the eye, which inspired his prediction of the rise of abstract and kineti=
art. His studies of the perception of movement led him to contribute to t=
emerging science and art of moving pictures. Similarly, color theories pa=
the way for Neo-Impressionism and technologies of color photography. In t=
twentieth century, the invention of the computer was made possible by
mathematical theories. How does the notion of the thinking machine effect
the cross-fertilisation of arts, science and technology?

Panel 6.
Media Visions: Beyond the Dialectic of Liberation and Control?

In his article "Kinesiskop," written in 1865, Purkinje envisioned the
spectacular advance of the visual associated with the moving image and it=
applications in science and art. He also introduced the system of
fingerprint reading (dactyloscopy), which was soon adopted for personal
identification and became one of the first modern methods of control and
surveillance. Empowerment and domination, liberation and control are clos=
intertwined in the rise and evolution of technology and new media. Can we
find today a frame of reference that would enable us to look beyond this =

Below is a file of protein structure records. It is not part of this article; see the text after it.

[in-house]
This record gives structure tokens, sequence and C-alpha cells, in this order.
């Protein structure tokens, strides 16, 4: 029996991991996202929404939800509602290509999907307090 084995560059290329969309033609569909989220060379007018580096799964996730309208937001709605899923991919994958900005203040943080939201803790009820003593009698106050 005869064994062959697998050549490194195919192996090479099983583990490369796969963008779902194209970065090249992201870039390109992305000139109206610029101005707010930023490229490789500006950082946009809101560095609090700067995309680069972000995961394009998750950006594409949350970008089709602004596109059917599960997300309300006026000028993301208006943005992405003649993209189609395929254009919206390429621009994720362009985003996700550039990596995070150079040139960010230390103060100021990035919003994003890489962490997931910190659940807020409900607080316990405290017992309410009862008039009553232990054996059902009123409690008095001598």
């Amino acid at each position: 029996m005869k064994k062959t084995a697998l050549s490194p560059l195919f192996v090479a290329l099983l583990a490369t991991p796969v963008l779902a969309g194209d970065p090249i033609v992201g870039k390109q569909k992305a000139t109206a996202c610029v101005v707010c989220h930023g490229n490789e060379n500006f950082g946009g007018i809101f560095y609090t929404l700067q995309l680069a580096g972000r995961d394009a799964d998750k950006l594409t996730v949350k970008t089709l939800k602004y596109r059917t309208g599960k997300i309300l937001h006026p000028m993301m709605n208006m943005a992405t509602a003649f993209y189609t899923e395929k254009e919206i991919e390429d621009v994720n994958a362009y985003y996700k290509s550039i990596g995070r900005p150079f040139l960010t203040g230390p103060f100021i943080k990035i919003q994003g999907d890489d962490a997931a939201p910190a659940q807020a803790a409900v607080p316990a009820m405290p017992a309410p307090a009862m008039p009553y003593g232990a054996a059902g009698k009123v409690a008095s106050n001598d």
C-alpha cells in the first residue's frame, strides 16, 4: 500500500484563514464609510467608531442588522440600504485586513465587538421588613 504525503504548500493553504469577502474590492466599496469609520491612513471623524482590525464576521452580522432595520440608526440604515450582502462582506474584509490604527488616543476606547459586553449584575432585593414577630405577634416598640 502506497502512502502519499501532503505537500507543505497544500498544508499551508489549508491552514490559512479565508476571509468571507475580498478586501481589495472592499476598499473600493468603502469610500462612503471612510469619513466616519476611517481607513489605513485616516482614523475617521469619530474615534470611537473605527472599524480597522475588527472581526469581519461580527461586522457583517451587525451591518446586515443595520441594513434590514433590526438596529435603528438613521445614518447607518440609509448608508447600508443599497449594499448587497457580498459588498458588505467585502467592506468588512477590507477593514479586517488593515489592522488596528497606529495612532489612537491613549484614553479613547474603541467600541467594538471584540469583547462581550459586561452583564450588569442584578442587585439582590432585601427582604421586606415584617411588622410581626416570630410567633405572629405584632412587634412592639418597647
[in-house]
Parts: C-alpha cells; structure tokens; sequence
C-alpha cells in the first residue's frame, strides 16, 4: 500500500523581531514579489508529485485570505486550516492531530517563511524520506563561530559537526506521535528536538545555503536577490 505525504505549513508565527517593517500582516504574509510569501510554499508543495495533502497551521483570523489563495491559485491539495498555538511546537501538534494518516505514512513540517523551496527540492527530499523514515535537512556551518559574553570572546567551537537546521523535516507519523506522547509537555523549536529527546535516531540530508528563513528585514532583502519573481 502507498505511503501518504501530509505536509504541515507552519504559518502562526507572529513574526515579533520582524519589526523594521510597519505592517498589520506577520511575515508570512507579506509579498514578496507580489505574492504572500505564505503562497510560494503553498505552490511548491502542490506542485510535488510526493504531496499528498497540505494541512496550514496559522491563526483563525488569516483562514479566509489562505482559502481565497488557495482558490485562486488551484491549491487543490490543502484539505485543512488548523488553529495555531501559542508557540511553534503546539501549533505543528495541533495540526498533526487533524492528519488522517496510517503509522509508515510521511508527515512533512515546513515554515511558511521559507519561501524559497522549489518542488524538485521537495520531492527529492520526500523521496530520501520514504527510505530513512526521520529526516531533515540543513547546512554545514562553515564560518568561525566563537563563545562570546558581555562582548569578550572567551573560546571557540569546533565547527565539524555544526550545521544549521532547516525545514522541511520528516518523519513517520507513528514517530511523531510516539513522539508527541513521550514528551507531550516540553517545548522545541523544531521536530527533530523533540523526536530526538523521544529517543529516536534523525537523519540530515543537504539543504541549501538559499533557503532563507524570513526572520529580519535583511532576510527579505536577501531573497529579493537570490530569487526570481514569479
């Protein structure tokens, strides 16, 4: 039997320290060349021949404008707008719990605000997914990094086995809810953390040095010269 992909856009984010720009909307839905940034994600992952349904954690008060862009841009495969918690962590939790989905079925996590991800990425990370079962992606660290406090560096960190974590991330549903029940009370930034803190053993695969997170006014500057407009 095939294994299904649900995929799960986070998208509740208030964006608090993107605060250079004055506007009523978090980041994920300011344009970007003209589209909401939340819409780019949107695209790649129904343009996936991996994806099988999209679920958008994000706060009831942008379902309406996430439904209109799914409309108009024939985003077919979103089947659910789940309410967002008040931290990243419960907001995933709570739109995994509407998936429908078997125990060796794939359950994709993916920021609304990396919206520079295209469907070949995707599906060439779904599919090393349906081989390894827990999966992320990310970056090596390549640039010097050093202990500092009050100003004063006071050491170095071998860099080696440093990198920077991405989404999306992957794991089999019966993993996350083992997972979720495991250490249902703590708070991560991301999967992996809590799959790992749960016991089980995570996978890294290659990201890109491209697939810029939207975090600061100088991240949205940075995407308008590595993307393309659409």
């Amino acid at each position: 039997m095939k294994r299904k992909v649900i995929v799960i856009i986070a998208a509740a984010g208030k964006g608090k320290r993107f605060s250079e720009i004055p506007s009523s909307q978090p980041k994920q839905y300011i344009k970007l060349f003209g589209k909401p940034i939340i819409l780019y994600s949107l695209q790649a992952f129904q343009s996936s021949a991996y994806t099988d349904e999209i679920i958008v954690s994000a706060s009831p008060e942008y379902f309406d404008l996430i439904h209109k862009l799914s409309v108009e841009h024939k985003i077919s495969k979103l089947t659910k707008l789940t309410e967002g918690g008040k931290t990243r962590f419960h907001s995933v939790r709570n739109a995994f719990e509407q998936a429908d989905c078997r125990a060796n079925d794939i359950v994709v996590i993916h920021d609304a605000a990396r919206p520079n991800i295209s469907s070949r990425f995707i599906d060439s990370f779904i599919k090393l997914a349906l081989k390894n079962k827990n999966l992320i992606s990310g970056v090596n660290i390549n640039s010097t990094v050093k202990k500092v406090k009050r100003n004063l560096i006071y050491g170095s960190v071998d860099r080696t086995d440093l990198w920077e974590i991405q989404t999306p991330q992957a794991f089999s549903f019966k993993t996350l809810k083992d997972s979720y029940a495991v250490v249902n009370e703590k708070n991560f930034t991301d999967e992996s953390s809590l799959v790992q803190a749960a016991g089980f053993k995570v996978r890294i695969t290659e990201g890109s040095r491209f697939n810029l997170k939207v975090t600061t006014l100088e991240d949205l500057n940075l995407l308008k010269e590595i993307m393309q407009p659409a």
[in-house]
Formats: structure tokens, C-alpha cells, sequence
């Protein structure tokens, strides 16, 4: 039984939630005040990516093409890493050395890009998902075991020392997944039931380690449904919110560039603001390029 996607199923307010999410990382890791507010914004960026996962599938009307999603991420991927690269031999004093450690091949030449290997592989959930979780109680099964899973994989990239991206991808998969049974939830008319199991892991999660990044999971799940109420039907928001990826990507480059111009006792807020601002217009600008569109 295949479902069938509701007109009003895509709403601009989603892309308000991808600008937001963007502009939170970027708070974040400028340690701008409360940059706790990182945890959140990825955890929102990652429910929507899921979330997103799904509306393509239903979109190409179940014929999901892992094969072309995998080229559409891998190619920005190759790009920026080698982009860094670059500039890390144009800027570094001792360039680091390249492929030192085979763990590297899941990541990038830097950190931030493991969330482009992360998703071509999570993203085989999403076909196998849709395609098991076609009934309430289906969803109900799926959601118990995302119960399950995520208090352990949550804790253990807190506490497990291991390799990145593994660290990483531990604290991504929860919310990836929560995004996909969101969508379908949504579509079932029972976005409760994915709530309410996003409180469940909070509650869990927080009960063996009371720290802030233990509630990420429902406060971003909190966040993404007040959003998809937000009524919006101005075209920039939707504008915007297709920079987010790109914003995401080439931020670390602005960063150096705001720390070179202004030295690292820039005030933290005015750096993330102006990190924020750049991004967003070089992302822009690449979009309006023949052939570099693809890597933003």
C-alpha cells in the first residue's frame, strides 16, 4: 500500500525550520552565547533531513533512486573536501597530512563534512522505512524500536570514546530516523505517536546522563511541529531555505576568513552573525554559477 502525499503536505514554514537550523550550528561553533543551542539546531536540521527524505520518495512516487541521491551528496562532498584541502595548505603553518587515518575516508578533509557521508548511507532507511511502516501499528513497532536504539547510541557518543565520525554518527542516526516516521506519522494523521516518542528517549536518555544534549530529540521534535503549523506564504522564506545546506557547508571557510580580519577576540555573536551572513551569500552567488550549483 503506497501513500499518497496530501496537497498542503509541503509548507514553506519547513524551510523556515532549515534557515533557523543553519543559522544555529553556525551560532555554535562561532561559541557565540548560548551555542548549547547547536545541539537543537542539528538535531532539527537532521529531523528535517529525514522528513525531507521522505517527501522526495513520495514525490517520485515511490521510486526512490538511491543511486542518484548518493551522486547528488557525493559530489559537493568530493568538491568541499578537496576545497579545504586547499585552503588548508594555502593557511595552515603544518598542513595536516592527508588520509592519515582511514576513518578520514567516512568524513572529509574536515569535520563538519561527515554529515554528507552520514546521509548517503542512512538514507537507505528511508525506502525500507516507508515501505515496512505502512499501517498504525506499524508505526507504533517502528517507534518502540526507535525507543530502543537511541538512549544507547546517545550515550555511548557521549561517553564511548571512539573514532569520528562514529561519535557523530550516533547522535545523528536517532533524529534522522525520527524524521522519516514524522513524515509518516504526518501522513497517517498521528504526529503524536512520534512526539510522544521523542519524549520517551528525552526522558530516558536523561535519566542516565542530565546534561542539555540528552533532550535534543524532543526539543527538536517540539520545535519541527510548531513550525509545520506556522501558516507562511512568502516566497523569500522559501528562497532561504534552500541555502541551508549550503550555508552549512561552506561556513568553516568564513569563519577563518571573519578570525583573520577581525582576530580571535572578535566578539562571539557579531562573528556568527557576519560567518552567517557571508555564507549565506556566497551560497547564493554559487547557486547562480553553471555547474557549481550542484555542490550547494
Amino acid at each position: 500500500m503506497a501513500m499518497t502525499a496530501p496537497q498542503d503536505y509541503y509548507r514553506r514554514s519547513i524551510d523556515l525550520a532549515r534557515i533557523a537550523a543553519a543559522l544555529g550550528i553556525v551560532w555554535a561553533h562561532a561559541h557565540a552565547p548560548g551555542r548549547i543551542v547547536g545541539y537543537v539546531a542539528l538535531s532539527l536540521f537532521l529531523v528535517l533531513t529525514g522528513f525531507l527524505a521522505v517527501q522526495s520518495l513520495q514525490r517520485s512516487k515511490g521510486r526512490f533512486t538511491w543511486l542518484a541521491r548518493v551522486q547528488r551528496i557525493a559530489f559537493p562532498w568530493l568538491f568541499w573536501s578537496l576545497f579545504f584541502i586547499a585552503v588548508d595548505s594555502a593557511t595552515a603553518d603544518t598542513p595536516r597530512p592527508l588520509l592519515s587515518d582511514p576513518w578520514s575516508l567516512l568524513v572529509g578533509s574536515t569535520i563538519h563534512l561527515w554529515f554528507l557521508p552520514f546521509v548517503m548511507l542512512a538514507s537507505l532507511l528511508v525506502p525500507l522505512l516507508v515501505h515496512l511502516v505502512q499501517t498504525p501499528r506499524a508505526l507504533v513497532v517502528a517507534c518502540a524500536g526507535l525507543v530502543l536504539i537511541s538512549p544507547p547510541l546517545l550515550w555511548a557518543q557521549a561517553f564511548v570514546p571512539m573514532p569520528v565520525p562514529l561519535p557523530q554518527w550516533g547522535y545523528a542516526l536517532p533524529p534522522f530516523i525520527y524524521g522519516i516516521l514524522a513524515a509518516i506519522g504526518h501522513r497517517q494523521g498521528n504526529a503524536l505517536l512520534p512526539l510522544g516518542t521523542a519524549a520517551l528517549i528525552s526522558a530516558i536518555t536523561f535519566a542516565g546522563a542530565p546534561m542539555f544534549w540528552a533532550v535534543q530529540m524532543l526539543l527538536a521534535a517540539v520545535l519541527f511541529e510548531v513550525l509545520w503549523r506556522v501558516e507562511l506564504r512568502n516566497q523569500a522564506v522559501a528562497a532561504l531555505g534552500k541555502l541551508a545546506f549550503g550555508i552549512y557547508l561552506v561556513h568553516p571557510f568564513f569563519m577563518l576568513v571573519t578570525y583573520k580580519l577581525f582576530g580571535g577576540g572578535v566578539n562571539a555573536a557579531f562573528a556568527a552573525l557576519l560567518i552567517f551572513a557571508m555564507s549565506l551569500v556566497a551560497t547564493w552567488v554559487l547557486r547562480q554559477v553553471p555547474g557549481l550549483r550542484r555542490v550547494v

Dawn of Cinema
(from the National Film Archive Prague)

first films from the collection of The National Film Archive, Prague
Bartolom=CFjsk=B7 11, Praha 1, tel.: 24237233

Additional Program

Wednesday 5th December

10. - 13.30
Academy of Fine Arts - New Media Department
U Akademie 4

Discussion and presentations

7.30 p.a.

Camera Magica,

(from the archive of Werner Nekes)
Kino Konvikt
Bartolom=CFjsk=B7 11, Praha 1, tel.: 24237233

quotes from Purkyn=CF works

"For a couple of years I have been interested in the theory of the so-cal=
optical magic wheels this being but the result of my observations of the
pseudo-picture (Purkinje's term for the persistent image) carried through
long ago. The pseudo-picture lasts through the wink of the eye in front o=
the inner sense causing that the vision of the realities viewed is